The first approach that comes to mind would be to first use a simple *stream compaction* technique, eliminating all 0 values from the stream. Since you already have your data in a comceptually boolean format, this amounts to a *scan/prefix-sum* of those values, so that afterwards each array element stores the number of its preceding elements. Then you use these computed offsets to relocate the array elements into a new buffer (effectively storing all 1-items consecutively), but instead of just copying the (now irrelevant) offset, you store the 3D position (easily computable from the old array index).

What you then have is a simple list of 3D points in a buffer, that you can easily draw with OpenGL, without any copy to host. If you write the final number of 1-points (a by-product of the scan) into an additional buffer you can even use *indirect rendering* and don't even need to query the number of points from the host and thus can just draw the whole thing without *any* readback.

These are just some general thoughts on how this might work, feel free to google for individual keywords if you don't know what I'm talking about. And if you don't know how to draw anything with OpenGL, you will need to get acquainted with OpenGL or Direct3D first, before you can draw anything from GPU (CUDA won't do it for you).

**EDIT:** Well, there is a way to draw this whole thing in CUDA. If it's really just a bunch of points and you don't need any sophisiticated rasterization, you can simply transform those points from 3D to 2D like OpenGL does, too (OpenGL isn't magic either, just a bunch of CUDA kernels with some small bits of dedicated hardware in between). So you have a thread for each data item and if this item is `1`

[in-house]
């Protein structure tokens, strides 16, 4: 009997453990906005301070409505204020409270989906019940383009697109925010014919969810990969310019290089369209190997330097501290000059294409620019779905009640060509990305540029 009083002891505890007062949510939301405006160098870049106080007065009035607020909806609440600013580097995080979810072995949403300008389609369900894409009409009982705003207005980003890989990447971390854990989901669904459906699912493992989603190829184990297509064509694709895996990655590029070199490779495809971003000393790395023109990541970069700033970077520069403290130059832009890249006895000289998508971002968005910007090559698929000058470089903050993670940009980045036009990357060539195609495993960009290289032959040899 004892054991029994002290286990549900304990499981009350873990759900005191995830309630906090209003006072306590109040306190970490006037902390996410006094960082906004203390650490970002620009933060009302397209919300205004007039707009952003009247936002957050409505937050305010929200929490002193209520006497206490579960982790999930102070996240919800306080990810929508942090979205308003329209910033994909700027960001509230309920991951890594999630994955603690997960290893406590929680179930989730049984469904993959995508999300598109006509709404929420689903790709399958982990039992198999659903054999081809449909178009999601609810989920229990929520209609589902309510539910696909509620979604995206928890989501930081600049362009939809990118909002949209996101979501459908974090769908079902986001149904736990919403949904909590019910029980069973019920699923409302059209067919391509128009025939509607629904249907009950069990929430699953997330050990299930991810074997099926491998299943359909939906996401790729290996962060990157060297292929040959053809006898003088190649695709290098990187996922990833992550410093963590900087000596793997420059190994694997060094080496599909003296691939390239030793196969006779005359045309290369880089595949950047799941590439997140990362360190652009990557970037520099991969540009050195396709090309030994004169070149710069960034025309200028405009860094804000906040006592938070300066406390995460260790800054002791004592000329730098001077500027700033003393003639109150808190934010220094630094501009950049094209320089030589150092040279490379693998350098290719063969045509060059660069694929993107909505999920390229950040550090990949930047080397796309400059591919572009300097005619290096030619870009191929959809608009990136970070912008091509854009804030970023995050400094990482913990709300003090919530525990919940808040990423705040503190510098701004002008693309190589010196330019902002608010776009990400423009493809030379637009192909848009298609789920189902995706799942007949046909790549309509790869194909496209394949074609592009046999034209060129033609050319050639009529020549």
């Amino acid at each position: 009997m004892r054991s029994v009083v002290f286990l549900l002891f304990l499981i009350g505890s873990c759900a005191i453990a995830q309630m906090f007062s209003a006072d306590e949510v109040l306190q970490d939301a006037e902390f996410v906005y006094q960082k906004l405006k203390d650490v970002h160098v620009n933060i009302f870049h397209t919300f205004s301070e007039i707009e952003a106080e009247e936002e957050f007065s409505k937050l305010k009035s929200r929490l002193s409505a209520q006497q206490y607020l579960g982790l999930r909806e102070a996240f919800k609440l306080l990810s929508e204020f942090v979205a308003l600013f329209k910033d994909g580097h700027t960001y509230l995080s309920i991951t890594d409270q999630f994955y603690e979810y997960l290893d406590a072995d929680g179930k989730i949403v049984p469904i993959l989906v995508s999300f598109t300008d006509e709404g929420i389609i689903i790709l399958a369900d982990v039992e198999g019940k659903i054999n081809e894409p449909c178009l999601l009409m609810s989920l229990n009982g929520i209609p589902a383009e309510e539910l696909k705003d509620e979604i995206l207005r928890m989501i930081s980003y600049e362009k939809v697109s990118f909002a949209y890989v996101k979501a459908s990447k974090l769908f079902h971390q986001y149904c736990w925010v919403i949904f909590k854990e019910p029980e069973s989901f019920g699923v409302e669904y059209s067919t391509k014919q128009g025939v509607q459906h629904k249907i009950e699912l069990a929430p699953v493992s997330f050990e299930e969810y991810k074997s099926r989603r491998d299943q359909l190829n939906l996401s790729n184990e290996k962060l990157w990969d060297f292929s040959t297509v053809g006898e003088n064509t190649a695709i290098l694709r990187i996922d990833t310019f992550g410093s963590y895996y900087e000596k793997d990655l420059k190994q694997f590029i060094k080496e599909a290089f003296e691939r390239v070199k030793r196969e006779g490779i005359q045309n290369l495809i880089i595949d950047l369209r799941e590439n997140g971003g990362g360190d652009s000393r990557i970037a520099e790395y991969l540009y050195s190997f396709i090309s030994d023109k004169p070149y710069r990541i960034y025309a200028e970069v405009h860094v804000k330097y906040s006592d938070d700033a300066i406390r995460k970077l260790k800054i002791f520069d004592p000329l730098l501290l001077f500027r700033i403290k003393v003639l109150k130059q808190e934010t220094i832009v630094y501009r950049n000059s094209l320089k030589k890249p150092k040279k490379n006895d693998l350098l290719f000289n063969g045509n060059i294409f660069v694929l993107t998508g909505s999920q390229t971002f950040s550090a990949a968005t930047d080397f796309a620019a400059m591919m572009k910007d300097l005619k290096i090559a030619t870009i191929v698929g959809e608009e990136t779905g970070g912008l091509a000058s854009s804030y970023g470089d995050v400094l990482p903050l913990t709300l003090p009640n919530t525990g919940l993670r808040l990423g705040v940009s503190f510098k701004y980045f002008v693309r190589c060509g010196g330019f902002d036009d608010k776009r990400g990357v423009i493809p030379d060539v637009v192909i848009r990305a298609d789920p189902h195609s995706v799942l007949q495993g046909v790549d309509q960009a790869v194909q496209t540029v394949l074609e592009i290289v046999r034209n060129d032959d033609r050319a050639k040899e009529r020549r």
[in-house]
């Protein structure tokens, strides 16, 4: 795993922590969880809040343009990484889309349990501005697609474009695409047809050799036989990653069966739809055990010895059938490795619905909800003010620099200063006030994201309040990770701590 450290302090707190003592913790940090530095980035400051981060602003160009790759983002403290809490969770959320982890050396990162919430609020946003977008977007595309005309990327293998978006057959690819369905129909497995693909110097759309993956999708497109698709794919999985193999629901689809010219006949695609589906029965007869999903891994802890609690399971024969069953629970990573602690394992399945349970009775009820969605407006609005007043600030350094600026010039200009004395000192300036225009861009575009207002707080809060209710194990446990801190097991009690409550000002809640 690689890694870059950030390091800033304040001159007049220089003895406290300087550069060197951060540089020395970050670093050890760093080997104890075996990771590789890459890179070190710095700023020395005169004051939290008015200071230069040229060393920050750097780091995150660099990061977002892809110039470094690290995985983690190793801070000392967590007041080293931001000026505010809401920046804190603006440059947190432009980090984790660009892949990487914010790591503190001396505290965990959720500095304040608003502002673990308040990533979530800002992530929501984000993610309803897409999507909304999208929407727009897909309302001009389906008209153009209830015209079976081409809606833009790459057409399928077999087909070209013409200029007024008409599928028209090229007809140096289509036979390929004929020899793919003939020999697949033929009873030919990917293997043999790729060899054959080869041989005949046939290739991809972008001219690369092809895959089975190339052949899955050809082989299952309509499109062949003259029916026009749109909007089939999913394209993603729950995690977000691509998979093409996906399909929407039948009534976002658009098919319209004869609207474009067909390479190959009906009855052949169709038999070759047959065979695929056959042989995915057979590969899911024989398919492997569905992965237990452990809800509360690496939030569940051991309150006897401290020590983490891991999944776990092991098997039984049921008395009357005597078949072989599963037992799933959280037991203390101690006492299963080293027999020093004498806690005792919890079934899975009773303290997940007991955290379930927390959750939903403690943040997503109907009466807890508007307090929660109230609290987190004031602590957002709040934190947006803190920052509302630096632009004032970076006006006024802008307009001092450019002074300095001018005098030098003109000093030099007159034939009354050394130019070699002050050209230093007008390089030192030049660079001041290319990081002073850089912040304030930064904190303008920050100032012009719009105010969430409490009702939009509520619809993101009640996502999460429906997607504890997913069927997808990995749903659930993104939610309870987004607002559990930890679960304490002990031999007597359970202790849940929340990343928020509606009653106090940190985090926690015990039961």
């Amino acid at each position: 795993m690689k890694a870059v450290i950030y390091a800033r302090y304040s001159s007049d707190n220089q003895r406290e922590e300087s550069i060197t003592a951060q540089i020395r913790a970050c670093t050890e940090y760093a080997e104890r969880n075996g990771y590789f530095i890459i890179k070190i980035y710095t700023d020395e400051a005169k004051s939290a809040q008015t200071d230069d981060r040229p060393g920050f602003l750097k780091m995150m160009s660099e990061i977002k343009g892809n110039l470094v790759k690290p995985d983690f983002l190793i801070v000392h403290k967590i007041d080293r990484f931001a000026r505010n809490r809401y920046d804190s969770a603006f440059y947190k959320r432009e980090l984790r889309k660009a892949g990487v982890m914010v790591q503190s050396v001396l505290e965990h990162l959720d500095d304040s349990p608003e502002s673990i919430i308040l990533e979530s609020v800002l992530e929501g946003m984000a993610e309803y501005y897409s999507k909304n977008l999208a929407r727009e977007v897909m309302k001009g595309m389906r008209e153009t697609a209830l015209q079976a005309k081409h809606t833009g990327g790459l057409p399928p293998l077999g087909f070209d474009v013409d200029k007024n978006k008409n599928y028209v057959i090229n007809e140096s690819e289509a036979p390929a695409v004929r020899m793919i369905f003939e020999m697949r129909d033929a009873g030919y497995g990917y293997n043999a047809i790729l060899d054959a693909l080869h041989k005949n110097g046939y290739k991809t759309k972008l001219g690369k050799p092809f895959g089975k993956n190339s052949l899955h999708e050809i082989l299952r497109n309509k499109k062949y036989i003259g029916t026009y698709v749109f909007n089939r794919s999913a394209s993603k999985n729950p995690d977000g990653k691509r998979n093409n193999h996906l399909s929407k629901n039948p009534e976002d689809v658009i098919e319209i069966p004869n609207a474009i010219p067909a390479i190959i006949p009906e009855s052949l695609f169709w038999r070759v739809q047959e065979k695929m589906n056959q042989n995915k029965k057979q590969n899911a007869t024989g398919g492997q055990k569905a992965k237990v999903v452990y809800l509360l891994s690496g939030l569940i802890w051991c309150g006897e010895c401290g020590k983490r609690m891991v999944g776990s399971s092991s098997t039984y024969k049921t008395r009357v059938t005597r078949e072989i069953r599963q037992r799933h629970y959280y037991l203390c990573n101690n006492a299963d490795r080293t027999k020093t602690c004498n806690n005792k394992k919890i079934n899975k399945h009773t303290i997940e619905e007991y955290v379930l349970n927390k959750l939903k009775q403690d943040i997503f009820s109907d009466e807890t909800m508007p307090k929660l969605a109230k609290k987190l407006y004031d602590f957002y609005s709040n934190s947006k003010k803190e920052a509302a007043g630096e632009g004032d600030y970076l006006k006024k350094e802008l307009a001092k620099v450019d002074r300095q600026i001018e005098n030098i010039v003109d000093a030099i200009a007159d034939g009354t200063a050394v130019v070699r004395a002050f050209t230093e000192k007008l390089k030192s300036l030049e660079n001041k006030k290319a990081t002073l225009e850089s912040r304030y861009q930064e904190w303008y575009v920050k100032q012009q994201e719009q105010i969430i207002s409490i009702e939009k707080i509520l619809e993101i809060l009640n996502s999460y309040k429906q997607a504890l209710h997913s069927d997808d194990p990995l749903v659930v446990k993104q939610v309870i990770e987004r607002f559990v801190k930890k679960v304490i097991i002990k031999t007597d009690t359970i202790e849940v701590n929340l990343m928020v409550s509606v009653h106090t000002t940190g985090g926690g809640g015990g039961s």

, you just transform the point's 3D coordinate (as given by the thread ID) using the usual modelview and projection transformations on homogeneous 4D coordinates (but don't forget to do the perspective divide and viewport transform yourself, because now there's no fixed-function hardware to do that for you). And use this final 2D coordinate to just set a single pixel in an output image.

Of course this won't let you profit (not that easily or straight-forward at least) from OpenGL's other sophisticated things, like rasterization and what not effects you could think about. But it avoids the stream compaction step and you could at least render those points on top of an already existing OpenGL-rendered image (containing the rest of your visualization scene, like a coordinate system or text or whatever), maybe even using your own depth test implementation.

**EDIT:** Another way to avoid the stream compaction would be to draw the whole buffer of `0`

s and `1`

s directly with OpenGL, using the geometry shader to do the coordinate computation and `0`

-removal. So what you do is draw all points, using the whole integer array to feed a single `int`

attribute and put it through the following shaders. First a simple pass-thru vertex shader:

```
layout(location=0) in int flag; //single integer attribute
out int vFlag; //just passed through
void main()
{
vFlag = flag; //GS does the real work
}
```

The geometry shader decides if the point is valid (has a value of `1`

) and if yes emits an actual point for it (if not just does nothing, i.e. no point rendered), computing its 3D coordinate from the primitive ID, which is effectively the array index, since we're just drawing points:

```
layout(points) in;
layout(points,max_vertices=1) out;
uniform mat4 modelViewProj;
in int vFlag[];
void main()
{
if(vFlag[0] == 1)
{
vec3 position = simpleIndexMagic(gl_PrimitiveID);
gl_Position = modelViewProj * vec4(position, 1.0);
EmitVertex();
}
}
```

The fragment shader is then just a usual one. Of course those shaders can be customized like you see fit. But the general approach is clear, draw the integer values directly, transforming the array index into a point for only the values that are `1`

in the geometry shader. But in how far this gives an improvement over a previous stream compaction needs to be evaluated.